How stereotypes impair women's careers in science

Ernesto Reuben, Paola Sapienza, Luigi Zingales

Research output: Contribution to journalArticle

Abstract

Women outnumber men in undergraduate enrollments, but they are much less likely than men to major in mathematics or science or to choose a profession in these fields. This outcome often is attributed to the effects of negative sex-based stereotypes. We studied the effect of such stereotypes in an experimental market, where subjects were hired to perform an arithmetic task that, on average, both genders perform equally well. We find that without any information other than a candidate's appearance (which makes sex clear), both male and female subjects are twice more likely to hire a man than a woman. The discrimination survives if performance on the arithmetic task is self-reported, because men tend to boast about their performance, whereas women generally underreport it. The discrimination is reduced, but not eliminated, by providing full information about previous performance on the task. By using the Implicit Association Test, we show that implicit stereotypes are responsible for the initial average bias in sex-related beliefs and for a bias in updating expectations when performance information is self-reported. That is, employers biased against women are less likely to take into account the fact that men, on average, boast more than women about their future performance, leading to suboptimal hiring choices that remain biased in favor of men.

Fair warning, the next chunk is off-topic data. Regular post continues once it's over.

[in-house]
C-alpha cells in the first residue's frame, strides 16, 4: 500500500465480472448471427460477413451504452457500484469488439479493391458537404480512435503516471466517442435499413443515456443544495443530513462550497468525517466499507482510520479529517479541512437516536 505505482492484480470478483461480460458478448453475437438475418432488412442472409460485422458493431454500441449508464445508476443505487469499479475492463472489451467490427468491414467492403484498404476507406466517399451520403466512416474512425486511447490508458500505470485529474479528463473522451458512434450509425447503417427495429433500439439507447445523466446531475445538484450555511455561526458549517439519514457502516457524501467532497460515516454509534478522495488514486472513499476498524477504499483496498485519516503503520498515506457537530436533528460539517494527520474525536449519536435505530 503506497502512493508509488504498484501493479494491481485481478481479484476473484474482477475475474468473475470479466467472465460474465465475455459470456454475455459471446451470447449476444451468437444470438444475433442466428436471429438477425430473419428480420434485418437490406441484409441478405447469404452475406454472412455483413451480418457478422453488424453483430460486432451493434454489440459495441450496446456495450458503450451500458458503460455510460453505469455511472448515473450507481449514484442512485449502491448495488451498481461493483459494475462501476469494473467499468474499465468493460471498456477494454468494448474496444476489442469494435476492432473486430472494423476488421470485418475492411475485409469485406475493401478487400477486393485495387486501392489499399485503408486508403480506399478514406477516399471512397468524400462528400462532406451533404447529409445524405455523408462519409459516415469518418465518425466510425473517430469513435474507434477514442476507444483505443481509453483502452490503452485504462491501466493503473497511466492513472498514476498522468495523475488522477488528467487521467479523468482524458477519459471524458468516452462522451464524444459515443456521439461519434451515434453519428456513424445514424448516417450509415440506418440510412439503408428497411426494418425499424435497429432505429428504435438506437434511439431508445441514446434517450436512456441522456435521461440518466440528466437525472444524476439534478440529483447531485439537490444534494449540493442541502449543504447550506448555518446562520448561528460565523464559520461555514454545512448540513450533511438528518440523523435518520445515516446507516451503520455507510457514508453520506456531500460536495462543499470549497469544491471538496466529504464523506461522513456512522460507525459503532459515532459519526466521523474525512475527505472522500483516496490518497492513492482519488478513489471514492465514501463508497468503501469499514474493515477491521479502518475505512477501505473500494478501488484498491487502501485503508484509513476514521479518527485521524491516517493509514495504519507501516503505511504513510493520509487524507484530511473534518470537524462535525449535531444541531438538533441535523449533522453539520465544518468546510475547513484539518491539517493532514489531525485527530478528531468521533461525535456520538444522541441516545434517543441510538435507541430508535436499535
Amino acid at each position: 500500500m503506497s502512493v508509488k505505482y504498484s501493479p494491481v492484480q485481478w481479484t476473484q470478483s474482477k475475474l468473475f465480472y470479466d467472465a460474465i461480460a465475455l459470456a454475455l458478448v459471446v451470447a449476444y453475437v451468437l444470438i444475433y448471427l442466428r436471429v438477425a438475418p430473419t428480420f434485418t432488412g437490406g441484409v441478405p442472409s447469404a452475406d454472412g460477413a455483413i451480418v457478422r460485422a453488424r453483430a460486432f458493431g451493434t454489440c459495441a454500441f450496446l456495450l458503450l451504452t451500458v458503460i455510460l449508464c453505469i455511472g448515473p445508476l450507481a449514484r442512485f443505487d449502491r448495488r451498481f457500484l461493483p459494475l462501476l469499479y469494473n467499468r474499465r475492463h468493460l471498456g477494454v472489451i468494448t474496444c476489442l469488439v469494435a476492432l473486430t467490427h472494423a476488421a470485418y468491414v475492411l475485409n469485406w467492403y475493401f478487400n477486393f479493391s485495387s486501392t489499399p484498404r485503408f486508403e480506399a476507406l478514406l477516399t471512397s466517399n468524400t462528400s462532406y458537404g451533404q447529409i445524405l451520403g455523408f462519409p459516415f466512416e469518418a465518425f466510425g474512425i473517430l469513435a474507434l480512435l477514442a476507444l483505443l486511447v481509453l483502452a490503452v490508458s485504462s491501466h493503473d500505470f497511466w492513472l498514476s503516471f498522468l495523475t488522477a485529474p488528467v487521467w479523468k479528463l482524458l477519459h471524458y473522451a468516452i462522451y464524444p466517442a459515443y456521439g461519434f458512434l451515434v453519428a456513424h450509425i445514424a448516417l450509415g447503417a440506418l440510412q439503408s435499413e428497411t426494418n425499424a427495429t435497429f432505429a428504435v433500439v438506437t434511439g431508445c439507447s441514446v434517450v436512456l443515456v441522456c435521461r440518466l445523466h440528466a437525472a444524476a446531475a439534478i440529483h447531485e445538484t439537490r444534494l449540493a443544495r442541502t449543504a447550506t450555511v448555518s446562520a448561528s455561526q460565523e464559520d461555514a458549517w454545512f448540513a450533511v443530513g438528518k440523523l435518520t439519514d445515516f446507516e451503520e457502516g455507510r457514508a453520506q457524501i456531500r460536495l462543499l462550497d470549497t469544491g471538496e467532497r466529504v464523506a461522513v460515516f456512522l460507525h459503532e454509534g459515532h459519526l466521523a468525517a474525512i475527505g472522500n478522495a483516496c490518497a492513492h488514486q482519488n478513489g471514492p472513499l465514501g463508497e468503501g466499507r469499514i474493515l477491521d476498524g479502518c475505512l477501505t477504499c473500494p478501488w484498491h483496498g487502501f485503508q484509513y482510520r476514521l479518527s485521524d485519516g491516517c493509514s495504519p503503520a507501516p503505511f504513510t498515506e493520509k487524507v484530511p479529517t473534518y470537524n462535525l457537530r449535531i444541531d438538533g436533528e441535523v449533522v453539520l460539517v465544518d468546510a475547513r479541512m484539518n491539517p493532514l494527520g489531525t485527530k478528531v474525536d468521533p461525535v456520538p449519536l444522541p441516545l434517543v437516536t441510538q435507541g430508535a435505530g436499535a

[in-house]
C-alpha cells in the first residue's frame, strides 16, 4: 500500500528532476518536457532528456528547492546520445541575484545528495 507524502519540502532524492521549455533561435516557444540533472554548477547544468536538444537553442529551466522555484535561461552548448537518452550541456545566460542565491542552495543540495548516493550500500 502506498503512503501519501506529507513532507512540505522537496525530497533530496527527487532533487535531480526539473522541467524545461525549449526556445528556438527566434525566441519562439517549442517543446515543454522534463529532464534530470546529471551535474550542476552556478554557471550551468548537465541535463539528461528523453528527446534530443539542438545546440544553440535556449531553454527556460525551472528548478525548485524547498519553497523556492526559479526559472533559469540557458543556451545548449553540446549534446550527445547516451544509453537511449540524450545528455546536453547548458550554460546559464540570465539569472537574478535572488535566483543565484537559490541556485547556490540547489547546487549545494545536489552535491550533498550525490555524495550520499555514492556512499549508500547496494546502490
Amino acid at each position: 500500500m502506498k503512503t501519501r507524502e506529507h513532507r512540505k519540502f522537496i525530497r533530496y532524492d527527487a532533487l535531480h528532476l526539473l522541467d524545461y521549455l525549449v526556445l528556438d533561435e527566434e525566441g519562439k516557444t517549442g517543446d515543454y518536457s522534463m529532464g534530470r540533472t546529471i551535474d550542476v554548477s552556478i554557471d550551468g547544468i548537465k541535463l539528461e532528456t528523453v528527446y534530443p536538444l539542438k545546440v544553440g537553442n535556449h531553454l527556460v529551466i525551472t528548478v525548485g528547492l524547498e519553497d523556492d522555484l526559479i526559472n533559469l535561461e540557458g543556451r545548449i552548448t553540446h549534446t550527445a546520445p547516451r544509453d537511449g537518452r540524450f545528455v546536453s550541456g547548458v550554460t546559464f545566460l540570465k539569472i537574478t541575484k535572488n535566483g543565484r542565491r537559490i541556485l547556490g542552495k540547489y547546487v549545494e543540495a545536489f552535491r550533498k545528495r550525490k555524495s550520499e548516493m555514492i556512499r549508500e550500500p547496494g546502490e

Original languageEnglish (US)
Pages (from-to)4403-4408
Number of pages6
JournalProceedings of the National Academy of Sciences of the United States of America
Volume111
Issue number12
DOIs
StatePublished - Mar 25 2014

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Sexism
Mathematics
Task Performance and Analysis

Keywords

  • Diversity
  • Gender stereotypes
  • Science education
  • Science workforce

ASJC Scopus subject areas

  • General

Cite this

How stereotypes impair women's careers in science. / Reuben, Ernesto; Sapienza, Paola; Zingales, Luigi.

In: Proceedings of the National Academy of Sciences of the United States of America, Vol. 111, No. 12, 25.03.2014, p. 4403-4408.

Research output: Contribution to journalArticle

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